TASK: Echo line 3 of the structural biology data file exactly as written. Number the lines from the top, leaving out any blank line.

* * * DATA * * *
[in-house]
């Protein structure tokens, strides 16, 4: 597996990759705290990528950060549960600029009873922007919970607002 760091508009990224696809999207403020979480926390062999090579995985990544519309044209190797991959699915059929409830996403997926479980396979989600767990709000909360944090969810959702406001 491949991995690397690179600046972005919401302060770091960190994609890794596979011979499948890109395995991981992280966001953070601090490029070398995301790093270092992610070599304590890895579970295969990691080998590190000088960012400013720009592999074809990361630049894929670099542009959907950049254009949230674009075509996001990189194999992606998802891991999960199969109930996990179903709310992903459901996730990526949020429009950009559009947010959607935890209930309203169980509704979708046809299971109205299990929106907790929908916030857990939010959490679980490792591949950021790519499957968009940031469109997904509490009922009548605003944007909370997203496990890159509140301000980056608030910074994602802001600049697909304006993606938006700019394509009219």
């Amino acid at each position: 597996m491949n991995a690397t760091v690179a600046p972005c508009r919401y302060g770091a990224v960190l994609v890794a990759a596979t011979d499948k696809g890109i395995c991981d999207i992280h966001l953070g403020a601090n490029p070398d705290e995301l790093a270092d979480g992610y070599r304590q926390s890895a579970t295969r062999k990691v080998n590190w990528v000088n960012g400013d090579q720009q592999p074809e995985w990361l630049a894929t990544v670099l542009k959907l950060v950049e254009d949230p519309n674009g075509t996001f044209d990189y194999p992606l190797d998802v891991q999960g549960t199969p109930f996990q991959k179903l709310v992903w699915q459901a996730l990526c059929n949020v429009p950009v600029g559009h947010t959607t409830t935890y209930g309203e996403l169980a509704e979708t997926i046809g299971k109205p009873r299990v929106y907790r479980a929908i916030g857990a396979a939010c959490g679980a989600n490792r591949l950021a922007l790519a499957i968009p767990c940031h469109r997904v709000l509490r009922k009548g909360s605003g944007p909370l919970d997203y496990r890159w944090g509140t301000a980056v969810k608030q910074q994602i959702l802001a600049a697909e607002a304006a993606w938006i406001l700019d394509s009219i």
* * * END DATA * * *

């Amino acid at each position: 597996m491949n991995a690397t760091v690179a600046p972005c508009r919401y302060g770091a990224v960190l994609v890794a990759a596979t011979d499948k696809g890109i395995c991981d999207i992280h966001l953070g403020a601090n490029p070398d705290e995301l790093a270092d979480g992610y070599r304590q926390s890895a579970t295969r062999k990691v080998n590190w990528v000088n960012g400013d090579q720009q592999p074809e995985w990361l630049a894929t990544v670099l542009k959907l950060v950049e254009d949230p519309n674009g075509t996001f044209d990189y194999p992606l190797d998802v891991q999960g549960t199969p109930f996990q991959k179903l709310v992903w699915q459901a996730l990526c059929n949020v429009p950009v600029g559009h947010t959607t409830t935890y209930g309203e996403l169980a509704e979708t997926i046809g299971k109205p009873r299990v929106y907790r479980a929908i916030g857990a396979a939010c959490g679980a989600n490792r591949l950021a922007l790519a499957i968009p767990c940031h469109r997904v709000l509490r009922k009548g909360s605003g944007p909370l919970d997203y496990r890159w944090g509140t301000a980056v969810k608030q910074q994602i959702l802001a600049a697909e607002a304006a993606w938006i406001l700019d394509s009219i």